We found brilliant homes for Sprite and the chickens. It still hurts to have had to part with that dog, but the couple who took him over are absolutely in love with him, and the feeling was so obviously mutual that it took the edge off a little. Only a little though. The birds, of course, had to come with us. Nothing would induce me to leave my horde behind. Feathery, squawky, road trip it was. The parrots were really good, considering that it was a five day road trip, with being caged on the back seat of the car during the days, and then being squished into tiny travel lodge rooms at night. Jelly was his usual cool self, checking out the passing scenery, and munching on little hotel soaps in the evenings, but Button complained bitterly, and loudly, every inch of the way. He really hated every minute of it, and got well freaked out towards the end. Trying to catch those two slippery little yellow buggers every morning to put in the cages was like a bad Carry On movie too. They’re all fine now though. Loving zooming around their new house, and crapping on all the new stuff.
We’ve settled nicely in South Africa. Having lived in Zimbabwe for eighteen years, I’m still having it sink in that I’m back home. Safe. In my own country. And slowly realising how badly the culture of fear, that’s been firmly entrenched up there for the last years, affects the way you think and behave. Affects your whole life. Since we crossed the border, we’ve come across friendly, kind, helpful, and generally fantastic people. They probably don’t realise how cool we think they are, because they’re just being normal. Our normal has been very, very different for too long I think. Seeing a policeman here, or a member of the armed forces, instils a sense of safety and comfort. Not fear. Suddenly you feel so relaxed and happy, you’re horrified to find that there’s been a physical tension, for years, in your body and mind, that you were so used to having you didn’t really notice that it was there. You thought it was normal. But you really do notice when it leaves. It’s weird not to be wound up all the time. But… Loving my sunny South Africa! The roads are awesome. So are the shops. My lady friends will be appalled to hear that I’m so sick of shopping I have no intention of going near any sort of shop again for weeks – at least.
We had to buy everything new, from furniture to teaspoons. It started off really cool. No self-respecting shopaholic, such as myself, could not find such a thing anything but awesome. I zoomed around huge malls, with bulging eyeballs and poking out tongue, with a grumbling husband battling to keep up, trying to handle multiple trolleys, and then move furniture around back home till things were in the right spots, for more than a straight week, having a ball. Buying piles of exactly what I wanted was beyond cool. Proper colour coordination going on here, I can tell you! Then, as I limped down an aisle on Saturday, looking for a nice stainless steel colander, I realised that for the first time in my life I really was all shopped out. The colander will have to wait till I get my shopping mojo back. Now, I’ll just be back to hanging around here, over a hot keyboard, where I belong, and poor long-suffering husband can flee to the peace and quiet of his new job every day, without fear of having to move stuff about all the time.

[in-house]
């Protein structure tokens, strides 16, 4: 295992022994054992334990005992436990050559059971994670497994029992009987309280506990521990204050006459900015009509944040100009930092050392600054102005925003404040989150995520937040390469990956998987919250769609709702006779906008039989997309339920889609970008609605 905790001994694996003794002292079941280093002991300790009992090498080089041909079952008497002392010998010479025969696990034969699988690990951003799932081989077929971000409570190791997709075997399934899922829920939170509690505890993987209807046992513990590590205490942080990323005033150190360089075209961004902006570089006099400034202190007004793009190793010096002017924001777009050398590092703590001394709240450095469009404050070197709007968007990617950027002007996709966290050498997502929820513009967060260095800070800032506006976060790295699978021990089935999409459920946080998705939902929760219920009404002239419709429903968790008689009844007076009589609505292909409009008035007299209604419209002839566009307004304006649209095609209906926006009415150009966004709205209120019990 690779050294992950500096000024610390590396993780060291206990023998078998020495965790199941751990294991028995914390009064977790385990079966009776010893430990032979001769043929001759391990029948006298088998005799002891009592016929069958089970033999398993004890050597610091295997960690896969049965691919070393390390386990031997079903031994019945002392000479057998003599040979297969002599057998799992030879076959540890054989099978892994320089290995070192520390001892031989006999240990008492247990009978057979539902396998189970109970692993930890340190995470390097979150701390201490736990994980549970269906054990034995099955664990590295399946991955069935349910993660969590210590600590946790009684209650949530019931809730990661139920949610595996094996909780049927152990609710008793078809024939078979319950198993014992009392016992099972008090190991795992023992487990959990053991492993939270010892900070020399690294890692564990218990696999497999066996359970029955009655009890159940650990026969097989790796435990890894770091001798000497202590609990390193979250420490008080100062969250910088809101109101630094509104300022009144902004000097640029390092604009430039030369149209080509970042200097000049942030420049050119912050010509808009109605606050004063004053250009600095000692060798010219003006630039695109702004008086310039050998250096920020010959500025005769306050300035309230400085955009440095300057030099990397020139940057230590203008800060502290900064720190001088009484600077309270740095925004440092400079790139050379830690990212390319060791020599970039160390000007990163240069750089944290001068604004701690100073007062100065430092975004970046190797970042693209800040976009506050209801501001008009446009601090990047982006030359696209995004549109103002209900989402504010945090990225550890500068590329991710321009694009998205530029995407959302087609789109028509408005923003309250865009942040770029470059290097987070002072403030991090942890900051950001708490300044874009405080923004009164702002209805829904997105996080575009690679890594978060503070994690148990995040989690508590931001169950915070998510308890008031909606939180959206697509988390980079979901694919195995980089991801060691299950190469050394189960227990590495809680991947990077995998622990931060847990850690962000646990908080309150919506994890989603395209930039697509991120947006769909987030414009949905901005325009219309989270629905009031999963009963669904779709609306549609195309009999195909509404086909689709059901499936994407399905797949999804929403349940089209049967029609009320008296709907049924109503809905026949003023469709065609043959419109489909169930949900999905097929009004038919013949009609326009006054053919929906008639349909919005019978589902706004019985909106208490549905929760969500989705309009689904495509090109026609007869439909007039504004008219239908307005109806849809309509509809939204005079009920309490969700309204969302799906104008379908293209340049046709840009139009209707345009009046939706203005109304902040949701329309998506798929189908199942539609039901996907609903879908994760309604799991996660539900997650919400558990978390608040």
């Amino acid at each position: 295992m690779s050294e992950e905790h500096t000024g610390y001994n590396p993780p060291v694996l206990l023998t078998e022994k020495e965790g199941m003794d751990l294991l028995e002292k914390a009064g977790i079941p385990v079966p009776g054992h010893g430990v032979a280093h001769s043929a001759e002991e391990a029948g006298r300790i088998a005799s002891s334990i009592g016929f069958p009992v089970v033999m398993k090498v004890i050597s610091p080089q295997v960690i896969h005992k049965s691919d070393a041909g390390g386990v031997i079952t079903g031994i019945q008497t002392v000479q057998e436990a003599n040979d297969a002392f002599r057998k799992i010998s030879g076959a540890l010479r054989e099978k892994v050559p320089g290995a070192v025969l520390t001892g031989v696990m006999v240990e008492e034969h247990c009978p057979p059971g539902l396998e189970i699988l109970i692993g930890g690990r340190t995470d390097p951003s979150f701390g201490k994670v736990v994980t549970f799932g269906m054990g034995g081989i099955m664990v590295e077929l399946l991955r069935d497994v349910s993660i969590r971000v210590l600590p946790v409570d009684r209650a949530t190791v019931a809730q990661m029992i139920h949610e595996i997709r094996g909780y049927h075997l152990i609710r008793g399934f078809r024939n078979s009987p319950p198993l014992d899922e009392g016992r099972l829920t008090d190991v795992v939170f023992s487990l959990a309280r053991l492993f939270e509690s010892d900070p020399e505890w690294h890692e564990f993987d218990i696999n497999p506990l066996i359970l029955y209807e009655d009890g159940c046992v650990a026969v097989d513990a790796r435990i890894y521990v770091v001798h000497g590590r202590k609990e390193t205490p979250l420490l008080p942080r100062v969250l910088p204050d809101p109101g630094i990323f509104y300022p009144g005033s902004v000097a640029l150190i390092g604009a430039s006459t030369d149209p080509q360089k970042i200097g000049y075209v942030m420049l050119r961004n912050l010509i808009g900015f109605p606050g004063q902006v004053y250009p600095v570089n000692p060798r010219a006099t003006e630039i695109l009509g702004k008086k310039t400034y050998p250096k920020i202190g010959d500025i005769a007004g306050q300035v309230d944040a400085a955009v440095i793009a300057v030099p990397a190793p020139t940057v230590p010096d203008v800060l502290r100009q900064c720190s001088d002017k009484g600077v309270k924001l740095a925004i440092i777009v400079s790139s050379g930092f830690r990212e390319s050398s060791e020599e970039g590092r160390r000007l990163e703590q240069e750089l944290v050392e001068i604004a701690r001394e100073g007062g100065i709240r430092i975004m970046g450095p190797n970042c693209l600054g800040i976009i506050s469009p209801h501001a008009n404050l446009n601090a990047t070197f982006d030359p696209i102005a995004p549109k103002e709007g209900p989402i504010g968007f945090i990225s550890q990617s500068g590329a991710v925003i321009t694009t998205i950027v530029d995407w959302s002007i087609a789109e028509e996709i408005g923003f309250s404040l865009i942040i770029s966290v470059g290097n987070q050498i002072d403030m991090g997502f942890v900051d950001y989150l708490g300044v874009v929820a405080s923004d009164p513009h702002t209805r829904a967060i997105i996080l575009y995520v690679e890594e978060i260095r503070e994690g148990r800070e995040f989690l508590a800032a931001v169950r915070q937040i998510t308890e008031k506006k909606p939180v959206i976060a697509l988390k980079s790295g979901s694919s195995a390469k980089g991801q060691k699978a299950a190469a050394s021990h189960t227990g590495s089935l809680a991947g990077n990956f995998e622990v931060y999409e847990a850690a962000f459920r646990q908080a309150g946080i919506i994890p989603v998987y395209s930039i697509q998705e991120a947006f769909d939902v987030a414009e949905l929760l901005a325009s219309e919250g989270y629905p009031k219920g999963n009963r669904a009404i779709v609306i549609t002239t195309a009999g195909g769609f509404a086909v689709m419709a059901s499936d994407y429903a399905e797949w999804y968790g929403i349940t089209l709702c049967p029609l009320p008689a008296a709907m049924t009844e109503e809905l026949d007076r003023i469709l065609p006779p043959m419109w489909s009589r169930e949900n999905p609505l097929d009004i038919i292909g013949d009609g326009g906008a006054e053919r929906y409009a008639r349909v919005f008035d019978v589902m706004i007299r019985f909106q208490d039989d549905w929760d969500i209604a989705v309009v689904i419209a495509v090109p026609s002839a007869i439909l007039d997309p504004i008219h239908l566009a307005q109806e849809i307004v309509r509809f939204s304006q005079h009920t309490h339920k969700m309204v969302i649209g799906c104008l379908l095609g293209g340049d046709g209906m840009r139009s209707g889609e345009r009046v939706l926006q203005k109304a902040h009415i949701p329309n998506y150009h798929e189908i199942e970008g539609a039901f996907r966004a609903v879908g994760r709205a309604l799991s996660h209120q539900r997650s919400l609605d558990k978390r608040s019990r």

I’ll need to sort out my Amazon and PayPal accounts before I publish African Me now. Woo Hooo – PayPal and Smashwords for me now! And it will be most cool not to have to worry about being arrested for sharing my opinions too, so publishing will happen soon. I must apologise to my friends for not publishing it before I left, as I said I would, but things were really way too scary for me to be able to think overly clearly, and it would have been a wet squib to publish and then just go dark for so many weeks. Now, publishing it will be as publishing any sort of book should be. An absolutely joyful, exciting thing, and not a furtive, frightening procedure, as it would have been if I had. Still. I’m really sorry for the disappearing. I doubt that sort of thing will happen here though. The power stays on all the time. And the internet too apparently. Amazing!
I haven’t had time to sit down till now, let alone give anything much proper thought. I’m still reeling a little too much over what happened to us personally to have figured out my own opinion on what has just happened in Zimbabwe. There’s not a lot in the news. I’m really relieved that the United States, United Kingdom, Canada, and Australia have announced that they don’t see the election results of the 31st July as free and fair, or I’d be wondering if I’d totally lost the use of my faculties. I don’t understand why the rest of Africa has accepted the election results as legitimate though. I can only assume that the powers that be around the continent have good reasons for accepting the results. Maybe the rumours that he has terminal cancer are true, and he’s being allowed to go out on a high on the merit of his early days as a fighter for the freedom of colonial oppression. Even I thought of him as a hero back then, although in the light of all he’s been up to since coming to power, I really don’t any more at all. Maybe it’s some sort of experiment. A new way to reclaim Africa without having to compensate anyone for anything. Who knows? Something’s definitely dodgy though. My opinion is that this ambush has been planned all along. Without Morgan Tsvangerai, Zimbabwe was finished. He was used to pick it up, and then tossed aside.